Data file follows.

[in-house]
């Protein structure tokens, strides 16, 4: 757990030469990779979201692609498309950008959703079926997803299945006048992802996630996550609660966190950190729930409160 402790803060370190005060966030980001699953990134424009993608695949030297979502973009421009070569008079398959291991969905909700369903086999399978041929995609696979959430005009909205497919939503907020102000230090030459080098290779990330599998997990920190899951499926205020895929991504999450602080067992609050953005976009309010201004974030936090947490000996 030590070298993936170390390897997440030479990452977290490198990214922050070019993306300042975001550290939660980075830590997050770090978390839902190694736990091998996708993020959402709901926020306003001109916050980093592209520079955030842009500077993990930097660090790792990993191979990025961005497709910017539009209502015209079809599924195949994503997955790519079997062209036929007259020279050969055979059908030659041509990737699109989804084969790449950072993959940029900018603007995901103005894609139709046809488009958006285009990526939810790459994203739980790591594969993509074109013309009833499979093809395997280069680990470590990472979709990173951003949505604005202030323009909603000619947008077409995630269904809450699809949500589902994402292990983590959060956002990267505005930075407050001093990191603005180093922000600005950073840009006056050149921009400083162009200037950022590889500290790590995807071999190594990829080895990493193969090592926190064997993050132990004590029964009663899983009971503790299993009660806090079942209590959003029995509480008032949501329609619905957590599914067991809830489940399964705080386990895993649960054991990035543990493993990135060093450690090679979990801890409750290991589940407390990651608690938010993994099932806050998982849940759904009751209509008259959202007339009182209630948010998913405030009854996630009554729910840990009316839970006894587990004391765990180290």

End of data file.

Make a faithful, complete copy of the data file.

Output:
[in-house]
């Protein structure tokens, strides 16, 4: 757990030469990779979201692609498309950008959703079926997803299945006048992802996630996550609660966190950190729930409160 402790803060370190005060966030980001699953990134424009993608695949030297979502973009421009070569008079398959291991969905909700369903086999399978041929995609696979959430005009909205497919939503907020102000230090030459080098290779990330599998997990920190899951499926205020895929991504999450602080067992609050953005976009309010201004974030936090947490000996 030590070298993936170390390897997440030479990452977290490198990214922050070019993306300042975001550290939660980075830590997050770090978390839902190694736990091998996708993020959402709901926020306003001109916050980093592209520079955030842009500077993990930097660090790792990993191979990025961005497709910017539009209502015209079809599924195949994503997955790519079997062209036929007259020279050969055979059908030659041509990737699109989804084969790449950072993959940029900018603007995901103005894609139709046809488009958006285009990526939810790459994203739980790591594969993509074109013309009833499979093809395997280069680990470590990472979709990173951003949505604005202030323009909603000619947008077409995630269904809450699809949500589902994402292990983590959060956002990267505005930075407050001093990191603005180093922000600005950073840009006056050149921009400083162009200037950022590889500290790590995807071999190594990829080895990493193969090592926190064997993050132990004590029964009663899983009971503790299993009660806090079942209590959003029995509480008032949501329609619905957590599914067991809830489940399964705080386990895993649960054991990035543990493993990135060093450690090679979990801890409750290991589940407390990651608690938010993994099932806050998982849940759904009751209509008259959202007339009182209630948010998913405030009854996630009554729910840990009316839970006894587990004391765990180290």